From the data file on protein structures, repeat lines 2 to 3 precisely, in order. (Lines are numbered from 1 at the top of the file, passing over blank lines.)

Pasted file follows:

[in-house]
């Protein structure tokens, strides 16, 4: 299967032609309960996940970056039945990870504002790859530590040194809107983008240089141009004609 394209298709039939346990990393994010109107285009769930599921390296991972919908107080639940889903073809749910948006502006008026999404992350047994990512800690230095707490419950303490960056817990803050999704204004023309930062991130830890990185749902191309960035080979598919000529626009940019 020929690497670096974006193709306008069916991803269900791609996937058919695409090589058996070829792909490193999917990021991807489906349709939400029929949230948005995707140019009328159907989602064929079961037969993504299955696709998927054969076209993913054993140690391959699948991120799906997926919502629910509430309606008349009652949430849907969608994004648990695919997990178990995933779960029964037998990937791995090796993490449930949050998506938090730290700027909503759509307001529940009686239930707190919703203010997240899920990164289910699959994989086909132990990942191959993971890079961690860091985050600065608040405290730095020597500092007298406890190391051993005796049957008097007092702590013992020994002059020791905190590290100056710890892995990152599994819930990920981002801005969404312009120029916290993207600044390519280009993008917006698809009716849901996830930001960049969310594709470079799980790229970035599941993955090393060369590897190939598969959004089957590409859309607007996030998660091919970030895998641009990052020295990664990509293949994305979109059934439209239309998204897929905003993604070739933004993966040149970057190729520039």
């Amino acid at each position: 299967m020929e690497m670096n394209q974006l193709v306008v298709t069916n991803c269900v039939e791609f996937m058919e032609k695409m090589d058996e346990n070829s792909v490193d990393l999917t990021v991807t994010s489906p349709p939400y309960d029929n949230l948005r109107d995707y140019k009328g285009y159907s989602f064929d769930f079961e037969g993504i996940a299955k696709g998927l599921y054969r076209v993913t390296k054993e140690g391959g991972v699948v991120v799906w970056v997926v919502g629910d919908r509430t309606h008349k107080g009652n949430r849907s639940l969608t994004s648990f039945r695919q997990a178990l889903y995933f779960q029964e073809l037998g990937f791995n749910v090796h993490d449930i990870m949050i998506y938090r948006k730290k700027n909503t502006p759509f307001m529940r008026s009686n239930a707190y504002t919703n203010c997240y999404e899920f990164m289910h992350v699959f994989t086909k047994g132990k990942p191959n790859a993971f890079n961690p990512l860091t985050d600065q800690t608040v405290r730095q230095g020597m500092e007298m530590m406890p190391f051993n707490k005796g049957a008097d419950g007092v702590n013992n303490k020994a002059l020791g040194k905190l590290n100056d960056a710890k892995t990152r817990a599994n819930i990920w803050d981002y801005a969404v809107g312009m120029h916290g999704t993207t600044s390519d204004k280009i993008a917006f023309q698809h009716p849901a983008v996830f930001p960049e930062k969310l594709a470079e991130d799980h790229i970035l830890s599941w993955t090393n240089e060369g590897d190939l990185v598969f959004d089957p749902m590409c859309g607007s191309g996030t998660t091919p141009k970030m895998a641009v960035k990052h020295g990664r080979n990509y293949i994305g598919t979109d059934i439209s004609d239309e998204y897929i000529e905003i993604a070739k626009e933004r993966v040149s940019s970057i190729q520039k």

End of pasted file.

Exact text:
């Protein structure tokens, strides 16, 4: 299967032609309960996940970056039945990870504002790859530590040194809107983008240089141009004609 394209298709039939346990990393994010109107285009769930599921390296991972919908107080639940889903073809749910948006502006008026999404992350047994990512800690230095707490419950303490960056817990803050999704204004023309930062991130830890990185749902191309960035080979598919000529626009940019 020929690497670096974006193709306008069916991803269900791609996937058919695409090589058996070829792909490193999917990021991807489906349709939400029929949230948005995707140019009328159907989602064929079961037969993504299955696709998927054969076209993913054993140690391959699948991120799906997926919502629910509430309606008349009652949430849907969608994004648990695919997990178990995933779960029964037998990937791995090796993490449930949050998506938090730290700027909503759509307001529940009686239930707190919703203010997240899920990164289910699959994989086909132990990942191959993971890079961690860091985050600065608040405290730095020597500092007298406890190391051993005796049957008097007092702590013992020994002059020791905190590290100056710890892995990152599994819930990920981002801005969404312009120029916290993207600044390519280009993008917006698809009716849901996830930001960049969310594709470079799980790229970035599941993955090393060369590897190939598969959004089957590409859309607007996030998660091919970030895998641009990052020295990664990509293949994305979109059934439209239309998204897929905003993604070739933004993966040149970057190729520039």
């Amino acid at each position: 299967m020929e690497m670096n394209q974006l193709v306008v298709t069916n991803c269900v039939e791609f996937m058919e032609k695409m090589d058996e346990n070829s792909v490193d990393l999917t990021v991807t994010s489906p349709p939400y309960d029929n949230l948005r109107d995707y140019k009328g285009y159907s989602f064929d769930f079961e037969g993504i996940a299955k696709g998927l599921y054969r076209v993913t390296k054993e140690g391959g991972v699948v991120v799906w970056v997926v919502g629910d919908r509430t309606h008349k107080g009652n949430r849907s639940l969608t994004s648990f039945r695919q997990a178990l889903y995933f779960q029964e073809l037998g990937f791995n749910v090796h993490d449930i990870m949050i998506y938090r948006k730290k700027n909503t502006p759509f307001m529940r008026s009686n239930a707190y504002t919703n203010c997240y999404e899920f990164m289910h992350v699959f994989t086909k047994g132990k990942p191959n790859a993971f890079n961690p990512l860091t985050d600065q800690t608040v405290r730095q230095g020597m500092e007298m530590m406890p190391f051993n707490k005796g049957a008097d419950g007092v702590n013992n303490k020994a002059l020791g040194k905190l590290n100056d960056a710890k892995t990152r817990a599994n819930i990920w803050d981002y801005a969404v809107g312009m120029h916290g999704t993207t600044s390519d204004k280009i993008a917006f023309q698809h009716p849901a983008v996830f930001p960049e930062k969310l594709a470079e991130d799980h790229i970035l830890s599941w993955t090393n240089e060369g590897d190939l990185v598969f959004d089957p749902m590409c859309g607007s191309g996030t998660t091919p141009k970030m895998a641009v960035k990052h020295g990664r080979n990509y293949i994305g598919t979109d059934i439209s004609d239309e998204y897929i000529e905003i993604a070739k626009e933004r993966v040149s940019s970057i190729q520039k």